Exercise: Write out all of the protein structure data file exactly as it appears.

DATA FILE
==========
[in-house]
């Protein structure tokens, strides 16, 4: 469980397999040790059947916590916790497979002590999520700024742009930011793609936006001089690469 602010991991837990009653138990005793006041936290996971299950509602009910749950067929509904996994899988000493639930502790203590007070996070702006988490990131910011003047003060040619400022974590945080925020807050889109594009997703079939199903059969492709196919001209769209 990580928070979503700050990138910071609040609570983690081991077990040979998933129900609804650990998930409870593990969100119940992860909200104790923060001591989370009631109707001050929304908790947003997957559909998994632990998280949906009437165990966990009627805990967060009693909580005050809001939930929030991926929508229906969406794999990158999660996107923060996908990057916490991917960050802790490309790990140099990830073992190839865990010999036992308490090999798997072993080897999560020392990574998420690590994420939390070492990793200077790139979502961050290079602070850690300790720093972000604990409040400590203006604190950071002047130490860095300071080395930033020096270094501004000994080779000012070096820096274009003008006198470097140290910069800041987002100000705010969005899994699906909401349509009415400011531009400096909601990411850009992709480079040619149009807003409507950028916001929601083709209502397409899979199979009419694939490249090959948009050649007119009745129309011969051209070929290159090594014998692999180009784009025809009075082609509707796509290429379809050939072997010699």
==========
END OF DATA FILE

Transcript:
[in-house]
């Protein structure tokens, strides 16, 4: 469980397999040790059947916590916790497979002590999520700024742009930011793609936006001089690469 602010991991837990009653138990005793006041936290996971299950509602009910749950067929509904996994899988000493639930502790203590007070996070702006988490990131910011003047003060040619400022974590945080925020807050889109594009997703079939199903059969492709196919001209769209 990580928070979503700050990138910071609040609570983690081991077990040979998933129900609804650990998930409870593990969100119940992860909200104790923060001591989370009631109707001050929304908790947003997957559909998994632990998280949906009437165990966990009627805990967060009693909580005050809001939930929030991926929508229906969406794999990158999660996107923060996908990057916490991917960050802790490309790990140099990830073992190839865990010999036992308490090999798997072993080897999560020392990574998420690590994420939390070492990793200077790139979502961050290079602070850690300790720093972000604990409040400590203006604190950071002047130490860095300071080395930033020096270094501004000994080779000012070096820096274009003008006198470097140290910069800041987002100000705010969005899994699906909401349509009415400011531009400096909601990411850009992709480079040619149009807003409507950028916001929601083709209502397409899979199979009419694939490249090959948009050649007119009745129309011969051209070929290159090594014998692999180009784009025809009075082609509707796509290429379809050939072997010699």